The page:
I wonder if I’m alone in my musings and suffering. A woman passes me in the hall at work and smiles and all I can think of is how incredible it would be to change places with her if even for a moment. By the time I get back to my desk I’m still agonizing over her smell and the coppery tone to her long hair. My heart is fluttering and my mind becomes a useless pile of mush. I stare at my screen unable to move on with my work for minutes, and sometimes hours. “What I would give… what I would give…”
The truth is I’d give almost anything to become that which I’ll never be. If magic existed and I was offered a chance at a new life as a woman, I’d take it. Merely writing those words compounds the massive guilt I already feel within me. The damage of magically becoming a woman would be catastrophic. My family, friends, wife of nearly thirty years, and son in his early twenties would never understand.
If my wife knew the fantasies I must dream in order for us to make love it would devastate her. My secret rips at the very center of my own identity and hinders my relationships with others. I’ll die with my torrid torment having never uttered a word verbally that I’m irrevocably female inside a male body. So great is the secret and with nothing that can be done that I suffer unable to share my innermost being with those I love the most.
I realized something was wrong with me ever since I was twelve years old when in my dreams I started to be female. This didn’t happen every night, but once or twice a week and has continued my entire life. I began to hate who I was and looked upon other males with contempt. Back then, things were manageable. I played soccer and sports and was good in school and I was able to distract myself for days and sometimes weeks at a time. However, over time, my inward battle became intense, to the point now in my mid-fifties, the pressure is relentless.
I’ve often wondered if my thoughts were of my own creation; that somehow, through the growing up years of bullying brutes and first sexual encounters, that my brain latched onto the concept that being female would be preferable. And yet, a number of years ago I learned that my mother had taken Diethylstilbestrol (DES) while I was forming in her womb. This estrogen booster was prescribed by her doctor to reduce complications with pregnancy. I’ve discovered that many men whose mothers took DES struggle with identity disorders. I can’t tell you what a relief it was to know that perhaps I wasn’t making any of this up; that portions of my brain developed female in a bath of supplemented estrogen. Finding this information caused me palpable excitement followed by a “so what” moment. No matter what the cause, I still must live the way I am and with my secret closely guarded.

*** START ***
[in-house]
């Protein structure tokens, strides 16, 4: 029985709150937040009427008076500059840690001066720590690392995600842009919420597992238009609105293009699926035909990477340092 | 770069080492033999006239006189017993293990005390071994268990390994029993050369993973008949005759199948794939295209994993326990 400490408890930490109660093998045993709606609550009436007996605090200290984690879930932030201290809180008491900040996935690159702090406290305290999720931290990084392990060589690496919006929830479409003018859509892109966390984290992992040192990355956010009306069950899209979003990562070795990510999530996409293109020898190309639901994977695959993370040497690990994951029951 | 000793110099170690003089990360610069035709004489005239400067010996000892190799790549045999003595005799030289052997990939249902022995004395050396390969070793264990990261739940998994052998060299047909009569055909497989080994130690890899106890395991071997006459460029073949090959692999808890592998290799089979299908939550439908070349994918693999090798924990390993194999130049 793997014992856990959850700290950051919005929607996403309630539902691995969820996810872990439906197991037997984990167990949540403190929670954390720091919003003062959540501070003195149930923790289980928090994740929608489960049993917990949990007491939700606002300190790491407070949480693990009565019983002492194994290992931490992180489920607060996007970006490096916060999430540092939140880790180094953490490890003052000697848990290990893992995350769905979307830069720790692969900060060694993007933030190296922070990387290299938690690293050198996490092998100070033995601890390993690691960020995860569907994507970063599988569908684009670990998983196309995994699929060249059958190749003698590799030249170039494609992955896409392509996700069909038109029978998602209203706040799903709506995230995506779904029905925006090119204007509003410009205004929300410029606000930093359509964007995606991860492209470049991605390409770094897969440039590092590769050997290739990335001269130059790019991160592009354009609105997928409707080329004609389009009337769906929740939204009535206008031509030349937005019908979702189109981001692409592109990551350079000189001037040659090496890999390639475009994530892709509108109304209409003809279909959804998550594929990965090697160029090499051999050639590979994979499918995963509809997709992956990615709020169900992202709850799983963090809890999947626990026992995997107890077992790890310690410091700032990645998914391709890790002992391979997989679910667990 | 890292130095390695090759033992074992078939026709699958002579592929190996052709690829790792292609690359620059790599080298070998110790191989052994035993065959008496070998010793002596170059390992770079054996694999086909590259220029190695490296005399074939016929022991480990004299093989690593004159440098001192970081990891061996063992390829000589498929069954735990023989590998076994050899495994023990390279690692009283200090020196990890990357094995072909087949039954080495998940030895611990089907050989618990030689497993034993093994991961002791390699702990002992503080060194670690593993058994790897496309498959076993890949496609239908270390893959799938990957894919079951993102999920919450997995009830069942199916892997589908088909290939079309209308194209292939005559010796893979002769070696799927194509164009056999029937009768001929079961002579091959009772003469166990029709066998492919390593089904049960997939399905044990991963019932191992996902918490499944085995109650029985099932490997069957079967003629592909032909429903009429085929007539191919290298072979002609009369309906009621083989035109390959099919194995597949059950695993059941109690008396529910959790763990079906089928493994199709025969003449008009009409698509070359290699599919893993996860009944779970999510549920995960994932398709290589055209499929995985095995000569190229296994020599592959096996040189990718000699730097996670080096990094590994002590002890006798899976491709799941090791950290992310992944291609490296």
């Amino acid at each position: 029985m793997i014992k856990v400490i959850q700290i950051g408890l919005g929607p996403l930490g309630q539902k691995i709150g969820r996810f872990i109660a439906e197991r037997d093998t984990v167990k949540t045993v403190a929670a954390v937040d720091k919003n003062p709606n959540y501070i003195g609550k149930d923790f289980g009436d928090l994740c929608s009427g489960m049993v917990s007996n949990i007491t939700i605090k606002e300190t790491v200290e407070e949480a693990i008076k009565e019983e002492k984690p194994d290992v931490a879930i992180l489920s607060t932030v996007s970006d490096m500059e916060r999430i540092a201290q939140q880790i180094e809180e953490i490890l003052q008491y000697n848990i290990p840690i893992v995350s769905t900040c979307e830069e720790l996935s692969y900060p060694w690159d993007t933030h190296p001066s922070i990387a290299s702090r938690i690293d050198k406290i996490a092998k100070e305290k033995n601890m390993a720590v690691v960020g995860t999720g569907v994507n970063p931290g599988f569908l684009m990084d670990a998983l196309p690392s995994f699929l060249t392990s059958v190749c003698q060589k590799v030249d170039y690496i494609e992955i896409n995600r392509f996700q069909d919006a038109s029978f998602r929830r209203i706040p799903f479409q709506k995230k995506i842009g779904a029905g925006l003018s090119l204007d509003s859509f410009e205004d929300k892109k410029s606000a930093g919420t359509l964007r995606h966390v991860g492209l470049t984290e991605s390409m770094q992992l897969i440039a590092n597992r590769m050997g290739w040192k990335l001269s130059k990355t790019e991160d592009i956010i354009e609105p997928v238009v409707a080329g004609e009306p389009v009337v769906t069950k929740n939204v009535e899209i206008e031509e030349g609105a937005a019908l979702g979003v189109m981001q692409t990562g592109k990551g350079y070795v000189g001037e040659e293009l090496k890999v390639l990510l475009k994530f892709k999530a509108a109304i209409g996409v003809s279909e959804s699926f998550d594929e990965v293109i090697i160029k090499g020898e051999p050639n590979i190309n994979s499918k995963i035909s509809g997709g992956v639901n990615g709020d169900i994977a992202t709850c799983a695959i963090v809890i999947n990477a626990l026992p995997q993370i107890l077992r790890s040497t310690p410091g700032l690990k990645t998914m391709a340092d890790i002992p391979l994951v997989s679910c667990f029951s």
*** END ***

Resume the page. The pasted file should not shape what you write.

I know there are things that can be done, but at six-two and two hundred twenty-five pounds the frightful reality is I’d make an ugly woman that is unable to pass in society. I’ve been told that estrogen supplements, even a minor dosage, helps alleviate the symptoms but to what gain? I’m sure some psychologist out there might be reading this and thinking this guy is a mess. Maybe I am, but I’m also a realist. Any external thing I do to help reduce my condition would prove detrimental to my family and I won’t put them through the pain for my limited gain. My only therapy has been writing and sometimes I wonder if that isn’t helping me.
I write stories about men becoming women to release my brain from its unending quest to fix me. For brief moments as I write, I’m that new woman in my story, lost in the wonder of what many women might take for granted. I muse about what it would be like to be removed from the everyday stereotypes of being a man. To be smaller and more agile. To have long hair and wear beautiful clothing. To be free to be me. I ponder if I’d be more social and caring or what I would do with twenty hours a day with my brain not screaming at me.
Every time I see a woman, which is a lot since I’m married to one and live in a city with women all around, my mind starts churning afresh and I contemplate my future. I both fear and look forward to death, which is probably a healthy balance. I fear death in that I would leave behind the foundational loving relationships that keep me grounded, my family. The idea that when I die I might be what I am now forever scares the hell out of me. I’m afraid to ponder that death might bring relief in that I might finally be who I should be after death as then I’ll look forward to it too much.
Am I alone in all of this?